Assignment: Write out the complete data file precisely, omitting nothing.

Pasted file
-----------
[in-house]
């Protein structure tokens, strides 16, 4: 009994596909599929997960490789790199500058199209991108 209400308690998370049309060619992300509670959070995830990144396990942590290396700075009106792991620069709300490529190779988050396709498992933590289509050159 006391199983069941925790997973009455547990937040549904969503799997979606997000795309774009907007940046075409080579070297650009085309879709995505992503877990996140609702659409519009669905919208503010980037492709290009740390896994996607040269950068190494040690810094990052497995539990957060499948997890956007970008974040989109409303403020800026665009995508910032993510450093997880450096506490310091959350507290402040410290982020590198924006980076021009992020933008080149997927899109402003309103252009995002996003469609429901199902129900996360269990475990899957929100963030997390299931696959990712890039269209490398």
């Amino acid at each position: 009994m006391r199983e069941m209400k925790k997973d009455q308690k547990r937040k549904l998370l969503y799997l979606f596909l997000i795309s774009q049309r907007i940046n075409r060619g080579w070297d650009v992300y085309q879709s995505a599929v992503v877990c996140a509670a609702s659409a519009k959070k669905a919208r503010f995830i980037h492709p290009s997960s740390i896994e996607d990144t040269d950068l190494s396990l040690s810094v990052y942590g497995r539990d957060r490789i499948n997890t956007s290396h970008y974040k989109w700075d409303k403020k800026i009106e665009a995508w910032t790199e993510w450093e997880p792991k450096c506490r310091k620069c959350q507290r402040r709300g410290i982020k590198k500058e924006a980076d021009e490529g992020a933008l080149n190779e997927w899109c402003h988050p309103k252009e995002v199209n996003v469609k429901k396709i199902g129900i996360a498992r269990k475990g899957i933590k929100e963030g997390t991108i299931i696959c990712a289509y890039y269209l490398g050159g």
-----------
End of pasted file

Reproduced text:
[in-house]
């Protein structure tokens, strides 16, 4: 009994596909599929997960490789790199500058199209991108 209400308690998370049309060619992300509670959070995830990144396990942590290396700075009106792991620069709300490529190779988050396709498992933590289509050159 006391199983069941925790997973009455547990937040549904969503799997979606997000795309774009907007940046075409080579070297650009085309879709995505992503877990996140609702659409519009669905919208503010980037492709290009740390896994996607040269950068190494040690810094990052497995539990957060499948997890956007970008974040989109409303403020800026665009995508910032993510450093997880450096506490310091959350507290402040410290982020590198924006980076021009992020933008080149997927899109402003309103252009995002996003469609429901199902129900996360269990475990899957929100963030997390299931696959990712890039269209490398």
């Amino acid at each position: 009994m006391r199983e069941m209400k925790k997973d009455q308690k547990r937040k549904l998370l969503y799997l979606f596909l997000i795309s774009q049309r907007i940046n075409r060619g080579w070297d650009v992300y085309q879709s995505a599929v992503v877990c996140a509670a609702s659409a519009k959070k669905a919208r503010f995830i980037h492709p290009s997960s740390i896994e996607d990144t040269d950068l190494s396990l040690s810094v990052y942590g497995r539990d957060r490789i499948n997890t956007s290396h970008y974040k989109w700075d409303k403020k800026i009106e665009a995508w910032t790199e993510w450093e997880p792991k450096c506490r310091k620069c959350q507290r402040r709300g410290i982020k590198k500058e924006a980076d021009e490529g992020a933008l080149n190779e997927w899109c402003h988050p309103k252009e995002v199209n996003v469609k429901k396709i199902g129900i996360a498992r269990k475990g899957i933590k929100e963030g997390t991108i299931i696959c990712a289509y890039y269209l490398g050159g």